*What percent of boys who had sex before age 20 "really wanted it to happen at the time? (Answer 63%)

This in itself could generate some interesting discussion but if that's not enough to get you to dessert, try these:

*What percent of teen females and males had their first intercourse with someone  "they were going steady with?" (Answer for females: 70% and for males: 56%)

*What percent of females ages 15-19 use a form of contraception at first intercourse? (Answer: 78%)

*Is having an older partner at first intercourse associated with a greater or lesser likelihood of using protection at first intercourse? (Answer: lower likelihood) Be sure to talk about pressure from the Big Boys and Girls.

*What percent of females use non-pill hormonal contraception at first intercourse? (Answer: 6%)  These methods include vaginal rings, injectable and implantable hormones, and emergency contraception....all worth discussing or looking up)

*What percent of never-married teens (15-19) have had intercourse at least once? (Answer 43%)

These are interesting data and are getting a lot of play in the media.  I would point out however, from my reading today of the original document that no questions were asked about non-heterosexual experience and the rather narrow focus on intercourse as an "endpoint" begs the question of what we have discussed elsewhere about the increases in oral sex among both heterosexual and non-heterosexual teens with all the incumbent risks.

*Remind them that you are not fishing around for personal information merely wondering what they think of the data.  Right, Mom.

image from blogs.howstuffworks.com via google

Thursday, November 10, 2011

What should we do?

 Recently a patient asked me what I thought about the Occupy Wall Street movement.  I mumbled something about how I admired the courage to speak out against injustice and inequity but how I worried that their message was being dissipated by a motley group of folks without a clear goal.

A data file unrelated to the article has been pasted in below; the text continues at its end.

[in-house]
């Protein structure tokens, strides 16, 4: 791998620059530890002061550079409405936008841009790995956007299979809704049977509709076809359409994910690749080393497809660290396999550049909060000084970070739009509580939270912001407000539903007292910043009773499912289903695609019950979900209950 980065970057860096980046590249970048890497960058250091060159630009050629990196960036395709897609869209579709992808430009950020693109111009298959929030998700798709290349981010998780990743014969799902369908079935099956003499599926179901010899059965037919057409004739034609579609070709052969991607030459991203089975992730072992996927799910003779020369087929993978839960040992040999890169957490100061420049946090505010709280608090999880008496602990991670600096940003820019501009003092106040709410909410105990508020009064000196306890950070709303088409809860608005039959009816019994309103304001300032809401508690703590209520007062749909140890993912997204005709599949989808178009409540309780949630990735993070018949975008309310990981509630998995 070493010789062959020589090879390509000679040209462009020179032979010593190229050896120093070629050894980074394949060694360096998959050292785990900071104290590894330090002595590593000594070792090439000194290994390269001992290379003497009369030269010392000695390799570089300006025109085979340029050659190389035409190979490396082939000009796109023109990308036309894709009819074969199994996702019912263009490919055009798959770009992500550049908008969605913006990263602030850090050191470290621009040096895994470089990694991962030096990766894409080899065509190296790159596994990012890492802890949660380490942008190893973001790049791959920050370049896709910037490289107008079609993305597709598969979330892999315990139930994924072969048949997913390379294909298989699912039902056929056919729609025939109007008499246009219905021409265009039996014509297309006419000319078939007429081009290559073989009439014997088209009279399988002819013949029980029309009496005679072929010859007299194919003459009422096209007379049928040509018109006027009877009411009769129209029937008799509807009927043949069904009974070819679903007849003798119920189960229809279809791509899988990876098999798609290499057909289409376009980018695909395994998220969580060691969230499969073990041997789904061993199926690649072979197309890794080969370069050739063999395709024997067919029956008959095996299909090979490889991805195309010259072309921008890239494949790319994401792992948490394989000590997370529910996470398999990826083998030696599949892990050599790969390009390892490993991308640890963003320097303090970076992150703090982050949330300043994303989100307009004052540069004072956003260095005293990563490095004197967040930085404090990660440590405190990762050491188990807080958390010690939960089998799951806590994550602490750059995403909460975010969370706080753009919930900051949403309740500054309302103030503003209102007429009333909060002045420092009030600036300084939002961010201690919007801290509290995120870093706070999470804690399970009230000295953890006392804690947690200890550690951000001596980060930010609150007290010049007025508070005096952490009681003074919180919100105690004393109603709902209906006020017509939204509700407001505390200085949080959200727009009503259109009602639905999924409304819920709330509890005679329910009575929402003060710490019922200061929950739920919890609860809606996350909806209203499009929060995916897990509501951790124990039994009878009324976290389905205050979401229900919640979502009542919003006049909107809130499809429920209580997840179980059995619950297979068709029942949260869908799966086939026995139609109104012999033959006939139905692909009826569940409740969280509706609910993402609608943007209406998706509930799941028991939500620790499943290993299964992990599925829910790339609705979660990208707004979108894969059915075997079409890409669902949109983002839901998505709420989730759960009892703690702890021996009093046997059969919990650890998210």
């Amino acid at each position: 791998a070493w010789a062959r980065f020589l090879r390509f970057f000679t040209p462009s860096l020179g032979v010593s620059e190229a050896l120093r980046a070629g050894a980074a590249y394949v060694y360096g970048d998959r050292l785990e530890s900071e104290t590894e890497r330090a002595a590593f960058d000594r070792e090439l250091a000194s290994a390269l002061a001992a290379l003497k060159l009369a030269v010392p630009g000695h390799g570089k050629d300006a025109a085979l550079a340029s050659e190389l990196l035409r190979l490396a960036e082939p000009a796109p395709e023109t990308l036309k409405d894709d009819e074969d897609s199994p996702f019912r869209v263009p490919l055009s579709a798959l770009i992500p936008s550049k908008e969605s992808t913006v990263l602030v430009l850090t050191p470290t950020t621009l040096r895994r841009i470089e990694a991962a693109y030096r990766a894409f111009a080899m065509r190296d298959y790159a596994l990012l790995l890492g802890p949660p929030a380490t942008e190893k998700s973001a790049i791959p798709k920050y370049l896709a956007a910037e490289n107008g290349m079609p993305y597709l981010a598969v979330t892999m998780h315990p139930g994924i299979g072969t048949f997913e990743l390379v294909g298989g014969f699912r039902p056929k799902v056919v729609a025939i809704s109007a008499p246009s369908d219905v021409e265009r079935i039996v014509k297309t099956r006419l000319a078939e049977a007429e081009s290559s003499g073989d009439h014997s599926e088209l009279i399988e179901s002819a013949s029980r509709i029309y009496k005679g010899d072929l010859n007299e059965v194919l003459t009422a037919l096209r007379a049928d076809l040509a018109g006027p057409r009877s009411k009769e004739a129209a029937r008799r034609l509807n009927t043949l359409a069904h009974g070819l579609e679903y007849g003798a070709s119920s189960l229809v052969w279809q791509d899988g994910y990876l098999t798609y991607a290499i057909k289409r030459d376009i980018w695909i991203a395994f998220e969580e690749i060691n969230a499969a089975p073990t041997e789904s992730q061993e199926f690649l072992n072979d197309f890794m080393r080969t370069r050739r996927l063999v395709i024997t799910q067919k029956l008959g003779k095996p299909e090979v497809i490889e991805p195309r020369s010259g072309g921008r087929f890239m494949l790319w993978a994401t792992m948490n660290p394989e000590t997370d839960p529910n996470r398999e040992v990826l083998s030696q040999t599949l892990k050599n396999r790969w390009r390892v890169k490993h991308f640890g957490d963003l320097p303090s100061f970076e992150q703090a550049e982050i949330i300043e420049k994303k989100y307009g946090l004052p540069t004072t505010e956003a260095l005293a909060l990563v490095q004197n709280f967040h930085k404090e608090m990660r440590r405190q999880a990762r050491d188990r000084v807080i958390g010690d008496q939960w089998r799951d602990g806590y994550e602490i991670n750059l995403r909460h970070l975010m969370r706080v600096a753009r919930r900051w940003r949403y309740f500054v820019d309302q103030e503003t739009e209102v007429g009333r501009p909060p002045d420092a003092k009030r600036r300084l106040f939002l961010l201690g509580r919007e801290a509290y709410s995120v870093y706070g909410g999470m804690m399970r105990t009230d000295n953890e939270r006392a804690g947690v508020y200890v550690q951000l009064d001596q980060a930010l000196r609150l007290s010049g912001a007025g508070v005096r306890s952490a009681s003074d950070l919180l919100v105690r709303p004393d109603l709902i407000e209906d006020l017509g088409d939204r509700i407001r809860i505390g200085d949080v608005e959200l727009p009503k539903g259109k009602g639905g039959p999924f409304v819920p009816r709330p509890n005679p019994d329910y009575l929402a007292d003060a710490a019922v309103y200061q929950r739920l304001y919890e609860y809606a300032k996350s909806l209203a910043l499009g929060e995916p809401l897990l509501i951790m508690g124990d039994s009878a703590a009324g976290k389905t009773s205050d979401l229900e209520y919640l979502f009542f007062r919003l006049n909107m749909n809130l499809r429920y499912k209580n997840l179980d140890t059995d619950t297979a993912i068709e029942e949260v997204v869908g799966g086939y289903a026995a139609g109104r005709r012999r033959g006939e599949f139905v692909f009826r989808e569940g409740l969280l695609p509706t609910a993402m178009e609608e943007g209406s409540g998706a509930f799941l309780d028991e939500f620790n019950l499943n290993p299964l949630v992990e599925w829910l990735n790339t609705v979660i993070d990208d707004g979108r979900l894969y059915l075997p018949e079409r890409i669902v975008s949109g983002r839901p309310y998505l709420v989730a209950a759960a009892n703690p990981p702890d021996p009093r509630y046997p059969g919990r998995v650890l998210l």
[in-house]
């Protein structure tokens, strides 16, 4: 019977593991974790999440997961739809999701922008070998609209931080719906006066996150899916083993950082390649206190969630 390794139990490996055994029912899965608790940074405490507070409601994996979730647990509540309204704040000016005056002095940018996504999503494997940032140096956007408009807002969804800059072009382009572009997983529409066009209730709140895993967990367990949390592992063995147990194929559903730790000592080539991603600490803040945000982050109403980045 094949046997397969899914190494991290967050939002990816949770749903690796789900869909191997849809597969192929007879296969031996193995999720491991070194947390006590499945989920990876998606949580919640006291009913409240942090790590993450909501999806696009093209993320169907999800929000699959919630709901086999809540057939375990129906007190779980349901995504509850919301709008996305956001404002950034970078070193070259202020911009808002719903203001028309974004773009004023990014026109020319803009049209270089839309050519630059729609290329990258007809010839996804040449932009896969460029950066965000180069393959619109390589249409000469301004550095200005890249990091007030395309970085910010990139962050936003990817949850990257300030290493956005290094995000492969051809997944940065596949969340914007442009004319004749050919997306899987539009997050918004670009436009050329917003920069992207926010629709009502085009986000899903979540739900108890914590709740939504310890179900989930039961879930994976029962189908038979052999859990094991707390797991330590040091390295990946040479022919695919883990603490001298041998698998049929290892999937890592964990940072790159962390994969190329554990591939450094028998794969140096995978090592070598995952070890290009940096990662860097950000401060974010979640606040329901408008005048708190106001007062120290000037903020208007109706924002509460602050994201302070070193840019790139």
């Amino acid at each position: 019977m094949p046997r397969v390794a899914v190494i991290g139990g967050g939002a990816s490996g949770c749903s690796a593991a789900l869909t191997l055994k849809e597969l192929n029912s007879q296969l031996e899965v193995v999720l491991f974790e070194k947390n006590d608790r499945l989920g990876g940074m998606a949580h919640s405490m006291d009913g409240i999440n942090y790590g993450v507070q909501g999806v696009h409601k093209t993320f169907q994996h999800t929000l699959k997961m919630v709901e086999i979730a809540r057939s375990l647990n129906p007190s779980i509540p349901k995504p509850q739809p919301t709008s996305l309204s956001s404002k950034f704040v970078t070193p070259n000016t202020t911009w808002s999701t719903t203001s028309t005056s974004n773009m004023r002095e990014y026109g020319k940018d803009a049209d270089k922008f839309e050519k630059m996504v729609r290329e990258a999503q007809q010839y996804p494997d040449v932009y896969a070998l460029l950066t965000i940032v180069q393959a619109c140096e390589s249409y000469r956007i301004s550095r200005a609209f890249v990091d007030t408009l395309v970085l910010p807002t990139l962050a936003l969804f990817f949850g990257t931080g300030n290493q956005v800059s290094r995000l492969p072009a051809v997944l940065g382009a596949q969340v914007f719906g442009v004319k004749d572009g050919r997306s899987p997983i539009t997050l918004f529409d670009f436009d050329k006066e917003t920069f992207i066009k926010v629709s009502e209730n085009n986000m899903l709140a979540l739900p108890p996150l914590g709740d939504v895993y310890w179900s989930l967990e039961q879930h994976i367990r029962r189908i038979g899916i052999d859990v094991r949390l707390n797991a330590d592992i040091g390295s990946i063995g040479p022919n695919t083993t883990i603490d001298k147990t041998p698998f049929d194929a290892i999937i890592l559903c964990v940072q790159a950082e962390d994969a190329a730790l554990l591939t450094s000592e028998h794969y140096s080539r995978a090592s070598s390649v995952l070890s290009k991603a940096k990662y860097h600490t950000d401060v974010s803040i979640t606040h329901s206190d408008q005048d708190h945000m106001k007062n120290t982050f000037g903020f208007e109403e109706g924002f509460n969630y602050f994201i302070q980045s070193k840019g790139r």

I soon realized that was a cop-out.  What movement is well formed from its outset?  What change is brought about in a tidy fashion?  I soon wished I had said something different.

Then at a recent prayer service at my synagogue, Larchmont Temple, I read the following in the siddur, or prayerbook, written by Rabbi Sydney Chayet, a professor of history and a poet:

We oughtn't pray for what we've never known,
and humanity has never known:
unbroken peace,
unmixed blessing.
No.
Better to pray for pity,
for indignation, 
discontent,
the will to see and touch,
the power to do good and make new.

What Occupy Wall Street might represent for many is in fact this holy indignation, this drive for improvement and for a more moral and meaningful life.  We should be proud and pray for more people like these who are agitated  and discontent and are asking us to look for better ways to make our socity anew. Stepping out of our comfort zones and into a place that is uncertain, but certain in its pursuit of justice and fairness, is a healthy thing.  I would encourage my patient, my children and my friends to go find out what they have to say and what can be carried back home, to school and to the workplace.